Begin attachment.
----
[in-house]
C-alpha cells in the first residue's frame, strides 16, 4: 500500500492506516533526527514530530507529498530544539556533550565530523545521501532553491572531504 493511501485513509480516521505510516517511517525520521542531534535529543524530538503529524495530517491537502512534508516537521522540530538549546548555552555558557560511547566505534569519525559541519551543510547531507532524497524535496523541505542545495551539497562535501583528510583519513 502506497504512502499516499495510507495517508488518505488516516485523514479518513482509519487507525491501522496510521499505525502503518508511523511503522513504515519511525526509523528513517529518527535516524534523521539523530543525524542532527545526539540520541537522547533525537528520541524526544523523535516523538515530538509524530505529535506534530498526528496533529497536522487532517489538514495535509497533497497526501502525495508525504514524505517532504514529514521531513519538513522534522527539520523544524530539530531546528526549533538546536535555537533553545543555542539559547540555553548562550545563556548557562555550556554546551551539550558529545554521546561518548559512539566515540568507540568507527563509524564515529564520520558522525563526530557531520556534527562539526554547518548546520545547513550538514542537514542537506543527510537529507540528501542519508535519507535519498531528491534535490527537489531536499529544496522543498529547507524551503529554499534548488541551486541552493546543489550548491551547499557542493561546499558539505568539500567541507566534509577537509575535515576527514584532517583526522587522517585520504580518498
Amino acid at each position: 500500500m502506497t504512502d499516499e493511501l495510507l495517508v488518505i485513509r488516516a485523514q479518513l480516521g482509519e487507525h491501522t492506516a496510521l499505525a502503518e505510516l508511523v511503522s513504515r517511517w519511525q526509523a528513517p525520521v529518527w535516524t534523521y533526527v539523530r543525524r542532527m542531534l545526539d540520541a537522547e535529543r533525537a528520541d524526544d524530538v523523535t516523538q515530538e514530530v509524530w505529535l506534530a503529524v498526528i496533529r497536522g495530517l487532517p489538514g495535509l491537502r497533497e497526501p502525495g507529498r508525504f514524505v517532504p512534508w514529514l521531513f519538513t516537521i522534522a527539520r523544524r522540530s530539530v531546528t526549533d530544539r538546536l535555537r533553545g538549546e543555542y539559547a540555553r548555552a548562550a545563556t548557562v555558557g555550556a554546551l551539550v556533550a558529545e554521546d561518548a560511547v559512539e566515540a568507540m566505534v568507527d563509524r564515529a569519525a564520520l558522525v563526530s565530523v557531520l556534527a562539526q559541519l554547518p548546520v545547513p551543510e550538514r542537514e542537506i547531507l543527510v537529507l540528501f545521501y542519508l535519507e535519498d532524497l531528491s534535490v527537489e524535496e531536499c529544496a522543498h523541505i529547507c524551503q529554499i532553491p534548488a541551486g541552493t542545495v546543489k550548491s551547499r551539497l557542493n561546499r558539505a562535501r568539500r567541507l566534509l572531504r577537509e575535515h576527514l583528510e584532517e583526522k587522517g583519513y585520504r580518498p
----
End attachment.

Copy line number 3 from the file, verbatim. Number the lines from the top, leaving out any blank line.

Amino acid at each position: 500500500m502506497t504512502d499516499e493511501l495510507l495517508v488518505i485513509r488516516a485523514q479518513l480516521g482509519e487507525h491501522t492506516a496510521l499505525a502503518e505510516l508511523v511503522s513504515r517511517w519511525q526509523a528513517p525520521v529518527w535516524t534523521y533526527v539523530r543525524r542532527m542531534l545526539d540520541a537522547e535529543r533525537a528520541d524526544d524530538v523523535t516523538q515530538e514530530v509524530w505529535l506534530a503529524v498526528i496533529r497536522g495530517l487532517p489538514g495535509l491537502r497533497e497526501p502525495g507529498r508525504f514524505v517532504p512534508w514529514l521531513f519538513t516537521i522534522a527539520r523544524r522540530s530539530v531546528t526549533d530544539r538546536l535555537r533553545g538549546e543555542y539559547a540555553r548555552a548562550a545563556t548557562v555558557g555550556a554546551l551539550v556533550a558529545e554521546d561518548a560511547v559512539e566515540a568507540m566505534v568507527d563509524r564515529a569519525a564520520l558522525v563526530s565530523v557531520l556534527a562539526q559541519l554547518p548546520v545547513p551543510e550538514r542537514e542537506i547531507l543527510v537529507l540528501f545521501y542519508l535519507e535519498d532524497l531528491s534535490v527537489e524535496e531536499c529544496a522543498h523541505i529547507c524551503q529554499i532553491p534548488a541551486g541552493t542545495v546543489k550548491s551547499r551539497l557542493n561546499r558539505a562535501r568539500r567541507l566534509l572531504r577537509e575535515h576527514l583528510e584532517e583526522k587522517g583519513y585520504r580518498p